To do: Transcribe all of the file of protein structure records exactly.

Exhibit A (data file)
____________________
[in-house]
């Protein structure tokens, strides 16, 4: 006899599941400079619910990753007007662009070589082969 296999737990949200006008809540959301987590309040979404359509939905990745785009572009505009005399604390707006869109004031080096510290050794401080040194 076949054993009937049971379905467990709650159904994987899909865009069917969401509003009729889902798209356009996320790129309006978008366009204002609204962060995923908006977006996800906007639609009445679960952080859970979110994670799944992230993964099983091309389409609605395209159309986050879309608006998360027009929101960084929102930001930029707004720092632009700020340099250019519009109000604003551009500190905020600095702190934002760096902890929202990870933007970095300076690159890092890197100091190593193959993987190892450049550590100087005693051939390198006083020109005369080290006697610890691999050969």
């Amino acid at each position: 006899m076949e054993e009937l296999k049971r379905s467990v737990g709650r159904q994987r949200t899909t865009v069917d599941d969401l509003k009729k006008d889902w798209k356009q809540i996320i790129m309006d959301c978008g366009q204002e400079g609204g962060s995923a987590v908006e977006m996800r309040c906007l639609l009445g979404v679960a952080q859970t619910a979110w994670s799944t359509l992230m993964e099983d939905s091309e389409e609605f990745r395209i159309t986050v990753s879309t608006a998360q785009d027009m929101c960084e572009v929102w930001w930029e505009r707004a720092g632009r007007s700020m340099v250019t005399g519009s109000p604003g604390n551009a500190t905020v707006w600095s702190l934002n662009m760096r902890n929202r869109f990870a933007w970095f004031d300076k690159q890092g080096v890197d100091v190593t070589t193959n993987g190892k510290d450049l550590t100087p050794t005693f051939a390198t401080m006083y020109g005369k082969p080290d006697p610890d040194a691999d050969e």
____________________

[in-house]
């Protein structure tokens, strides 16, 4: 006899599941400079619910990753007007662009070589082969 296999737990949200006008809540959301987590309040979404359509939905990745785009572009505009005399604390707006869109004031080096510290050794401080040194 076949054993009937049971379905467990709650159904994987899909865009069917969401509003009729889902798209356009996320790129309006978008366009204002609204962060995923908006977006996800906007639609009445679960952080859970979110994670799944992230993964099983091309389409609605395209159309986050879309608006998360027009929101960084929102930001930029707004720092632009700020340099250019519009109000604003551009500190905020600095702190934002760096902890929202990870933007970095300076690159890092890197100091190593193959993987190892450049550590100087005693051939390198006083020109005369080290006697610890691999050969």
């Amino acid at each position: 006899m076949e054993e009937l296999k049971r379905s467990v737990g709650r159904q994987r949200t899909t865009v069917d599941d969401l509003k009729k006008d889902w798209k356009q809540i996320i790129m309006d959301c978008g366009q204002e400079g609204g962060s995923a987590v908006e977006m996800r309040c906007l639609l009445g979404v679960a952080q859970t619910a979110w994670s799944t359509l992230m993964e099983d939905s091309e389409e609605f990745r395209i159309t986050v990753s879309t608006a998360q785009d027009m929101c960084e572009v929102w930001w930029e505009r707004a720092g632009r007007s700020m340099v250019t005399g519009s109000p604003g604390n551009a500190t905020v707006w600095s702190l934002n662009m760096r902890n929202r869109f990870a933007w970095f004031d300076k690159q890092g080096v890197d100091v190593t070589t193959n993987g190892k510290d450049l550590t100087p050794t005693f051939a390198t401080m006083y020109g005369k082969p080290d006697p610890d040194a691999d050969e």